In popular culture, business school is often lampooned as a hiatus from the whiplash pace and relentless disruption of the rat race. Well, don’t tell that to the University of Iowa’s Kyle Wehr, who found the constant change as the hardest part of business school. “The reality of the MBA is that there is minimal stability,” says Wehr, the recipient of the school’s Excellence in Leadership Award as a first year. “During the whole 21-month program, you are changing classes, learning new skills, trying to figure out where you’ll spend the summer, and trying to figure out where you will be living and working following graduation. The MBA is a tremendous experience, but it is very difficult to establish an authentic, deep foundation during this time.”

Recruiting can also take its toll on first years, adds the University of Chicago’s Florian Amann, who successfully transitioned from consulting (Deloitte) to investment banking (Goldman Sachs) during business school. “Since everyone at business school is used to success in her or his prior life, a second-best outcome is often considered a failure and can be hard on people (although everyone is doing EXTREMELY well in the grand scheme of things).”

B-SCHOOL IS THE PLACE TO TAKE RISKS

Ultimately, a six figure investment in business school requires students to set a long-term trajectory. However, that path isn’t necessarily clear from the start. That was the story of IESE’s Sean Porta, who’d entered business school after quickly climbing the ladder at Scotiabank. Like his peers, Porta thought he knew what he wanted to do after graduation.

And then he quickly came to a rude awakening.

“After you’re exposed to so many different classes, experiences, backgrounds, geographies – you start to fall in love with a lot of different ideas and become a little confused,” he admits. “I never caught the “consulting bug,” but I found myself contemplating industries and positions, for example marketing at a high tech company, that I would have never have considered in my wildest dreams before coming to the MBA. Figuring out what I really wanted to do (and where) was difficult.”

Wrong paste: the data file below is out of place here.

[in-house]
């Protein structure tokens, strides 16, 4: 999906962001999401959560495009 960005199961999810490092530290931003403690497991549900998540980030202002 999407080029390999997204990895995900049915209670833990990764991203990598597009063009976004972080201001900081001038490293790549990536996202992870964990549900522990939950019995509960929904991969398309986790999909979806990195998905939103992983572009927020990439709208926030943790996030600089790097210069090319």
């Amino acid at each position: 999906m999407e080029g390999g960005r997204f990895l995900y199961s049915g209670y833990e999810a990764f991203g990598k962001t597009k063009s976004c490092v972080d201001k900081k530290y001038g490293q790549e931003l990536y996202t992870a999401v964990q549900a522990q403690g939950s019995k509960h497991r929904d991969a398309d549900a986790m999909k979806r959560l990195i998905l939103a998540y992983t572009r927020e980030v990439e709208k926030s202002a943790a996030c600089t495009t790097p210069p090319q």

Porta eventually settled on working on working for the Adidas Group in corporate ventures, thanks to bouncing ideas off his classmates and professors. That wasn’t the case with Tiffany Chang, who managed accounts for a creative agency before starting at the University of Maryland. However, she stayed in her field, moving into marketing at the Ford Motor Company after earning her MBA. But don’t assume Chang took the path of least resistance. Instead, her secret to success was based on doing business school was designed for: Taking risks.

“The hardest part of business school was constantly reminding myself to embrace the things that made me uncomfortable,” Chang emphasizes. “The issue was not adapting to the challenge; it was how to conscientiously create a challenge every day for myself. I naturally like to lead and take charge, so in certain situations I would force myself to take a back seat and learn as a follower. It was hard to always push myself to do the opposite of what I wanted to do, since it felt unnatural…but it was necessary for me to experience different styles of leadership in order to add more tools to my toolkit.”

 

 

以上内容摘自:

http://poetsandquants.com/2016/07/04/hardest-parts-business-school/